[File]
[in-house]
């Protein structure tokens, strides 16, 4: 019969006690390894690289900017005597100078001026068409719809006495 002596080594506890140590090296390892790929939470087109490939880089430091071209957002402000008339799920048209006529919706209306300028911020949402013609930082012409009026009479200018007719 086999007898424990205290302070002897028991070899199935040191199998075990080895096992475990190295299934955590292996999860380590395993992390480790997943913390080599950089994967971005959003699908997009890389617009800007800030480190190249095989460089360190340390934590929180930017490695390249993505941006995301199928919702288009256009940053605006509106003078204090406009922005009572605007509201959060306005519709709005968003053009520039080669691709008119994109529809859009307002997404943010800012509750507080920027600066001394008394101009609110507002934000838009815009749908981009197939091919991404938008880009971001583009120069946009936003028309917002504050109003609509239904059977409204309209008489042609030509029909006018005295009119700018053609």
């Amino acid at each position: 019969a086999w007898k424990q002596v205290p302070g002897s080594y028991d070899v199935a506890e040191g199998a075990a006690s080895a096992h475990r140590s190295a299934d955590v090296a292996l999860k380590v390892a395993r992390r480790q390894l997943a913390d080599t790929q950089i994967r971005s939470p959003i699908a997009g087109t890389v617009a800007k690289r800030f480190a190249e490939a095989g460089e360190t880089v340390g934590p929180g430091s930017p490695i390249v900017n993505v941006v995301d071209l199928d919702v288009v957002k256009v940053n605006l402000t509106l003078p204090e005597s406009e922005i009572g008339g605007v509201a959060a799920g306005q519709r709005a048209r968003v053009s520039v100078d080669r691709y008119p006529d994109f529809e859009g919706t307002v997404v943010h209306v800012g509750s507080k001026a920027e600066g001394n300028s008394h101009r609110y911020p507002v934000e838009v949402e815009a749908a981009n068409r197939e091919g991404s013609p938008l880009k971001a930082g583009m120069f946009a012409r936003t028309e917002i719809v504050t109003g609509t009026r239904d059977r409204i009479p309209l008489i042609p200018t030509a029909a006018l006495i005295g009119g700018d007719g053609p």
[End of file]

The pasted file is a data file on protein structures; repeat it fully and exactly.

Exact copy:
[in-house]
């Protein structure tokens, strides 16, 4: 019969006690390894690289900017005597100078001026068409719809006495 002596080594506890140590090296390892790929939470087109490939880089430091071209957002402000008339799920048209006529919706209306300028911020949402013609930082012409009026009479200018007719 086999007898424990205290302070002897028991070899199935040191199998075990080895096992475990190295299934955590292996999860380590395993992390480790997943913390080599950089994967971005959003699908997009890389617009800007800030480190190249095989460089360190340390934590929180930017490695390249993505941006995301199928919702288009256009940053605006509106003078204090406009922005009572605007509201959060306005519709709005968003053009520039080669691709008119994109529809859009307002997404943010800012509750507080920027600066001394008394101009609110507002934000838009815009749908981009197939091919991404938008880009971001583009120069946009936003028309917002504050109003609509239904059977409204309209008489042609030509029909006018005295009119700018053609």
């Amino acid at each position: 019969a086999w007898k424990q002596v205290p302070g002897s080594y028991d070899v199935a506890e040191g199998a075990a006690s080895a096992h475990r140590s190295a299934d955590v090296a292996l999860k380590v390892a395993r992390r480790q390894l997943a913390d080599t790929q950089i994967r971005s939470p959003i699908a997009g087109t890389v617009a800007k690289r800030f480190a190249e490939a095989g460089e360190t880089v340390g934590p929180g430091s930017p490695i390249v900017n993505v941006v995301d071209l199928d919702v288009v957002k256009v940053n605006l402000t509106l003078p204090e005597s406009e922005i009572g008339g605007v509201a959060a799920g306005q519709r709005a048209r968003v053009s520039v100078d080669r691709y008119p006529d994109f529809e859009g919706t307002v997404v943010h209306v800012g509750s507080k001026a920027e600066g001394n300028s008394h101009r609110y911020p507002v934000e838009v949402e815009a749908a981009n068409r197939e091919g991404s013609p938008l880009k971001a930082g583009m120069f946009a012409r936003t028309e917002i719809v504050t109003g609509t009026r239904d059977r409204i009479p309209l008489i042609p200018t030509a029909a006018l006495i005295g009119g700018d007719g053609p």